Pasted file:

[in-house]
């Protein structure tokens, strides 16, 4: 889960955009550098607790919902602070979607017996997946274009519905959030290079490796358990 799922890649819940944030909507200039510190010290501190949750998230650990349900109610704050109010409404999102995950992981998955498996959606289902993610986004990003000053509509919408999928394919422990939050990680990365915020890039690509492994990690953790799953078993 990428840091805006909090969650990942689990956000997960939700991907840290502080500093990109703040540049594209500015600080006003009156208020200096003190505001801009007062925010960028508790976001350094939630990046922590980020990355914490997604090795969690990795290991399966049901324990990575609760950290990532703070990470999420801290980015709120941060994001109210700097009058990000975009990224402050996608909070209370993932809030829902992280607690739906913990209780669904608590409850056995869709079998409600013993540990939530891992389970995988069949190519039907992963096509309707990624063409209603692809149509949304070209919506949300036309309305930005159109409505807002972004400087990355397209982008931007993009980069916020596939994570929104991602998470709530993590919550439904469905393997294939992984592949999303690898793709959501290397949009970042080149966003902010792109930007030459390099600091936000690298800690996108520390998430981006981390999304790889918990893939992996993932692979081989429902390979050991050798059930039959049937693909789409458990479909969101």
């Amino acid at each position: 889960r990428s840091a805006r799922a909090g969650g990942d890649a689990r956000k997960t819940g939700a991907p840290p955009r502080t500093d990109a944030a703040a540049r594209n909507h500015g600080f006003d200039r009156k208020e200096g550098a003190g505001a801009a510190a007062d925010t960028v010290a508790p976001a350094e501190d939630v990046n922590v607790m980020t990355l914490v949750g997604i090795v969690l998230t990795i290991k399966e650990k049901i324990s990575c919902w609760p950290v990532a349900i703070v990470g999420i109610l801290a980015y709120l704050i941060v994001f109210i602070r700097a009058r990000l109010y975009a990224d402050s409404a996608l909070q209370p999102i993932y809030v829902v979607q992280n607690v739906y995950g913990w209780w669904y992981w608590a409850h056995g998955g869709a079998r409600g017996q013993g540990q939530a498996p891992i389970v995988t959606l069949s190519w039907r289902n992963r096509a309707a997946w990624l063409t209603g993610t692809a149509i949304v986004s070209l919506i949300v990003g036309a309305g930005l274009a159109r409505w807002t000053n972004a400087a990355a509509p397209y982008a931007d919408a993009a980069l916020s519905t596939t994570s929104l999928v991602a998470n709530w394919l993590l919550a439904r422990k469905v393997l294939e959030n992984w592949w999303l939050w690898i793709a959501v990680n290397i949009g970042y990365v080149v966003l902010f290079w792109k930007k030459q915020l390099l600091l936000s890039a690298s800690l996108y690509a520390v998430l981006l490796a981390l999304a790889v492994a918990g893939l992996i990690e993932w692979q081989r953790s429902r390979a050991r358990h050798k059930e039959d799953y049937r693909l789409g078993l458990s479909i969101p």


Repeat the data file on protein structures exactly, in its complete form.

[in-house]
């Protein structure tokens, strides 16, 4: 889960955009550098607790919902602070979607017996997946274009519905959030290079490796358990 799922890649819940944030909507200039510190010290501190949750998230650990349900109610704050109010409404999102995950992981998955498996959606289902993610986004990003000053509509919408999928394919422990939050990680990365915020890039690509492994990690953790799953078993 990428840091805006909090969650990942689990956000997960939700991907840290502080500093990109703040540049594209500015600080006003009156208020200096003190505001801009007062925010960028508790976001350094939630990046922590980020990355914490997604090795969690990795290991399966049901324990990575609760950290990532703070990470999420801290980015709120941060994001109210700097009058990000975009990224402050996608909070209370993932809030829902992280607690739906913990209780669904608590409850056995869709079998409600013993540990939530891992389970995988069949190519039907992963096509309707990624063409209603692809149509949304070209919506949300036309309305930005159109409505807002972004400087990355397209982008931007993009980069916020596939994570929104991602998470709530993590919550439904469905393997294939992984592949999303690898793709959501290397949009970042080149966003902010792109930007030459390099600091936000690298800690996108520390998430981006981390999304790889918990893939992996993932692979081989429902390979050991050798059930039959049937693909789409458990479909969101």
């Amino acid at each position: 889960r990428s840091a805006r799922a909090g969650g990942d890649a689990r956000k997960t819940g939700a991907p840290p955009r502080t500093d990109a944030a703040a540049r594209n909507h500015g600080f006003d200039r009156k208020e200096g550098a003190g505001a801009a510190a007062d925010t960028v010290a508790p976001a350094e501190d939630v990046n922590v607790m980020t990355l914490v949750g997604i090795v969690l998230t990795i290991k399966e650990k049901i324990s990575c919902w609760p950290v990532a349900i703070v990470g999420i109610l801290a980015y709120l704050i941060v994001f109210i602070r700097a009058r990000l109010y975009a990224d402050s409404a996608l909070q209370p999102i993932y809030v829902v979607q992280n607690v739906y995950g913990w209780w669904y992981w608590a409850h056995g998955g869709a079998r409600g017996q013993g540990q939530a498996p891992i389970v995988t959606l069949s190519w039907r289902n992963r096509a309707a997946w990624l063409t209603g993610t692809a149509i949304v986004s070209l919506i949300v990003g036309a309305g930005l274009a159109r409505w807002t000053n972004a400087a990355a509509p397209y982008a931007d919408a993009a980069l916020s519905t596939t994570s929104l999928v991602a998470n709530w394919l993590l919550a439904r422990k469905v393997l294939e959030n992984w592949w999303l939050w690898i793709a959501v990680n290397i949009g970042y990365v080149v966003l902010f290079w792109k930007k030459q915020l390099l600091l936000s890039a690298s800690l996108y690509a520390v998430l981006l490796a981390l999304a790889v492994a918990g893939l992996i990690e993932w692979q081989r953790s429902r390979a050991r358990h050798k059930e039959d799953y049937r693909l789409g078993l458990s479909i969101p």